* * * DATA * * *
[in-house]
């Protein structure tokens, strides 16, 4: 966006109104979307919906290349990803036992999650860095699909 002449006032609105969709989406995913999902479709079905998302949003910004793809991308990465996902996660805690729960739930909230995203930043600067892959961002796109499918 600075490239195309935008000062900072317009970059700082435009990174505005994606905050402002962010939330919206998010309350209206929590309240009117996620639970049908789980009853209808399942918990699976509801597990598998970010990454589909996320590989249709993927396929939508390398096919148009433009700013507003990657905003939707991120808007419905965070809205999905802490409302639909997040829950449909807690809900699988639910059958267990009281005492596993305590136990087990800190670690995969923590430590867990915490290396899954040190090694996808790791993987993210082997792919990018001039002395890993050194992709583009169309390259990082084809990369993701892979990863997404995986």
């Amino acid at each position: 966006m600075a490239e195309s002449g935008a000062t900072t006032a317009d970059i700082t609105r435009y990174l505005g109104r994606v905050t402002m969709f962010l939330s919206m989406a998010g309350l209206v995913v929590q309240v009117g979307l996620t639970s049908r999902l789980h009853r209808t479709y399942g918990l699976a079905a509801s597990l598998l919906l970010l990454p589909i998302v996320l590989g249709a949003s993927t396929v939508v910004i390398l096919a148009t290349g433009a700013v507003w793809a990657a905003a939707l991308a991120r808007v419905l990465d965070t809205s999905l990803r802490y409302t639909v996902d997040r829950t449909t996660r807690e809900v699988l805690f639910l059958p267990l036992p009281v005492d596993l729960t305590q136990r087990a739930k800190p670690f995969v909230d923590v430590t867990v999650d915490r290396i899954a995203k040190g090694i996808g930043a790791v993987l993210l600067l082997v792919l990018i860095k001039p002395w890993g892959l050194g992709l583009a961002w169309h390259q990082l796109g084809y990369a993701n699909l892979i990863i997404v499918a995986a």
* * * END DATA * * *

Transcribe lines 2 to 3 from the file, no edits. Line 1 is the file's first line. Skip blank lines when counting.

């Protein structure tokens, strides 16, 4: 966006109104979307919906290349990803036992999650860095699909 002449006032609105969709989406995913999902479709079905998302949003910004793809991308990465996902996660805690729960739930909230995203930043600067892959961002796109499918 600075490239195309935008000062900072317009970059700082435009990174505005994606905050402002962010939330919206998010309350209206929590309240009117996620639970049908789980009853209808399942918990699976509801597990598998970010990454589909996320590989249709993927396929939508390398096919148009433009700013507003990657905003939707991120808007419905965070809205999905802490409302639909997040829950449909807690809900699988639910059958267990009281005492596993305590136990087990800190670690995969923590430590867990915490290396899954040190090694996808790791993987993210082997792919990018001039002395890993050194992709583009169309390259990082084809990369993701892979990863997404995986």
């Amino acid at each position: 966006m600075a490239e195309s002449g935008a000062t900072t006032a317009d970059i700082t609105r435009y990174l505005g109104r994606v905050t402002m969709f962010l939330s919206m989406a998010g309350l209206v995913v929590q309240v009117g979307l996620t639970s049908r999902l789980h009853r209808t479709y399942g918990l699976a079905a509801s597990l598998l919906l970010l990454p589909i998302v996320l590989g249709a949003s993927t396929v939508v910004i390398l096919a148009t290349g433009a700013v507003w793809a990657a905003a939707l991308a991120r808007v419905l990465d965070t809205s999905l990803r802490y409302t639909v996902d997040r829950t449909t996660r807690e809900v699988l805690f639910l059958p267990l036992p009281v005492d596993l729960t305590q136990r087990a739930k800190p670690f995969v909230d923590v430590t867990v999650d915490r290396i899954a995203k040190g090694i996808g930043a790791v993987l993210l600067l082997v792919l990018i860095k001039p002395w890993g892959l050194g992709l583009a961002w169309h390259q990082l796109g084809y990369a993701n699909l892979i990863i997404v499918a995986a």